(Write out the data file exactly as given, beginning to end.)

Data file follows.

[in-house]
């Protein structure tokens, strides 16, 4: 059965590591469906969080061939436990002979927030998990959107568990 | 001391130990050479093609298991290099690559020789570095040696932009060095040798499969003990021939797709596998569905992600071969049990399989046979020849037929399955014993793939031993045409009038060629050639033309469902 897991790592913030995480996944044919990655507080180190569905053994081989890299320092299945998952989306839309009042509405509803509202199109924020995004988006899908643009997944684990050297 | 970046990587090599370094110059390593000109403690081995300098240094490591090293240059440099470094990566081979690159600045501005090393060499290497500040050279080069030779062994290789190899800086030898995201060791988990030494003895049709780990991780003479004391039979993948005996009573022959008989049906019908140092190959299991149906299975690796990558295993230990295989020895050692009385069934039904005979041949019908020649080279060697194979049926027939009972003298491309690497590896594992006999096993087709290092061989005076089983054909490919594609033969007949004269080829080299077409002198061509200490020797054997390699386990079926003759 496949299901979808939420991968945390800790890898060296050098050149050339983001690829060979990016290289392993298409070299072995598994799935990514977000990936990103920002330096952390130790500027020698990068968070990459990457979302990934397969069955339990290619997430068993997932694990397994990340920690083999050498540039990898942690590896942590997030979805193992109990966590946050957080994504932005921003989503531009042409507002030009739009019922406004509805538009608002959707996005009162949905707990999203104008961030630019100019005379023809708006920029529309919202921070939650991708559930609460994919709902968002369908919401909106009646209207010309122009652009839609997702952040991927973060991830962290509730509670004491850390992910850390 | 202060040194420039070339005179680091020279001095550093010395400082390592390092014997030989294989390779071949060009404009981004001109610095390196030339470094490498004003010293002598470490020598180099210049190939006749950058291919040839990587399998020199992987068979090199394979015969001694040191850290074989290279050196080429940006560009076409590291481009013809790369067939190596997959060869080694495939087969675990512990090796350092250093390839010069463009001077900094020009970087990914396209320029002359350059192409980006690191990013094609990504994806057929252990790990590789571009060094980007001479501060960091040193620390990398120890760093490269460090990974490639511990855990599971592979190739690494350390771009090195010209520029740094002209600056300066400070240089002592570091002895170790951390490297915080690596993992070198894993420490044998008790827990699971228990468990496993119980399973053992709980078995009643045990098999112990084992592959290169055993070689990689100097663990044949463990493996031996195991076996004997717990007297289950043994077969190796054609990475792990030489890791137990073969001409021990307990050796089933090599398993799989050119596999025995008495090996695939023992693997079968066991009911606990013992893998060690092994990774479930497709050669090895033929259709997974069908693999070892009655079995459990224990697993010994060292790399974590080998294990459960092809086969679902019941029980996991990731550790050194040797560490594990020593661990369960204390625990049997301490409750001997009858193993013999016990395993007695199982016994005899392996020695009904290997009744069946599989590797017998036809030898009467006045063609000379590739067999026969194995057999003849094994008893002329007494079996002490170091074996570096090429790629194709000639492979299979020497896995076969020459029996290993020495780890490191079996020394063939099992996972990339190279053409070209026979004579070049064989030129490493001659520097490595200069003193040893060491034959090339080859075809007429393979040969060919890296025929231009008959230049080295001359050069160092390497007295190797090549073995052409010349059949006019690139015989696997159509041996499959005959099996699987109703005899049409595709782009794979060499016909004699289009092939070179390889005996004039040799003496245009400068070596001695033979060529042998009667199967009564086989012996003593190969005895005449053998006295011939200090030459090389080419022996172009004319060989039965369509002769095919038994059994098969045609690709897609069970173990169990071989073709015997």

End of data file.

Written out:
[in-house]
């Protein structure tokens, strides 16, 4: 059965590591469906969080061939436990002979927030998990959107568990 | 001391130990050479093609298991290099690559020789570095040696932009060095040798499969003990021939797709596998569905992600071969049990399989046979020849037929399955014993793939031993045409009038060629050639033309469902 897991790592913030995480996944044919990655507080180190569905053994081989890299320092299945998952989306839309009042509405509803509202199109924020995004988006899908643009997944684990050297 | 970046990587090599370094110059390593000109403690081995300098240094490591090293240059440099470094990566081979690159600045501005090393060499290497500040050279080069030779062994290789190899800086030898995201060791988990030494003895049709780990991780003479004391039979993948005996009573022959008989049906019908140092190959299991149906299975690796990558295993230990295989020895050692009385069934039904005979041949019908020649080279060697194979049926027939009972003298491309690497590896594992006999096993087709290092061989005076089983054909490919594609033969007949004269080829080299077409002198061509200490020797054997390699386990079926003759 496949299901979808939420991968945390800790890898060296050098050149050339983001690829060979990016290289392993298409070299072995598994799935990514977000990936990103920002330096952390130790500027020698990068968070990459990457979302990934397969069955339990290619997430068993997932694990397994990340920690083999050498540039990898942690590896942590997030979805193992109990966590946050957080994504932005921003989503531009042409507002030009739009019922406004509805538009608002959707996005009162949905707990999203104008961030630019100019005379023809708006920029529309919202921070939650991708559930609460994919709902968002369908919401909106009646209207010309122009652009839609997702952040991927973060991830962290509730509670004491850390992910850390 | 202060040194420039070339005179680091020279001095550093010395400082390592390092014997030989294989390779071949060009404009981004001109610095390196030339470094490498004003010293002598470490020598180099210049190939006749950058291919040839990587399998020199992987068979090199394979015969001694040191850290074989290279050196080429940006560009076409590291481009013809790369067939190596997959060869080694495939087969675990512990090796350092250093390839010069463009001077900094020009970087990914396209320029002359350059192409980006690191990013094609990504994806057929252990790990590789571009060094980007001479501060960091040193620390990398120890760093490269460090990974490639511990855990599971592979190739690494350390771009090195010209520029740094002209600056300066400070240089002592570091002895170790951390490297915080690596993992070198894993420490044998008790827990699971228990468990496993119980399973053992709980078995009643045990098999112990084992592959290169055993070689990689100097663990044949463990493996031996195991076996004997717990007297289950043994077969190796054609990475792990030489890791137990073969001409021990307990050796089933090599398993799989050119596999025995008495090996695939023992693997079968066991009911606990013992893998060690092994990774479930497709050669090895033929259709997974069908693999070892009655079995459990224990697993010994060292790399974590080998294990459960092809086969679902019941029980996991990731550790050194040797560490594990020593661990369960204390625990049997301490409750001997009858193993013999016990395993007695199982016994005899392996020695009904290997009744069946599989590797017998036809030898009467006045063609000379590739067999026969194995057999003849094994008893002329007494079996002490170091074996570096090429790629194709000639492979299979020497896995076969020459029996290993020495780890490191079996020394063939099992996972990339190279053409070209026979004579070049064989030129490493001659520097490595200069003193040893060491034959090339080859075809007429393979040969060919890296025929231009008959230049080295001359050069160092390497007295190797090549073995052409010349059949006019690139015989696997159509041996499959005959099996699987109703005899049409595709782009794979060499016909004699289009092939070179390889005996004039040799003496245009400068070596001695033979060529042998009667199967009564086989012996003593190969005895005449053998006295011939200090030459090389080419022996172009004319060989039965369509002769095919038994059994098969045609690709897609069970173990169990071989073709015997």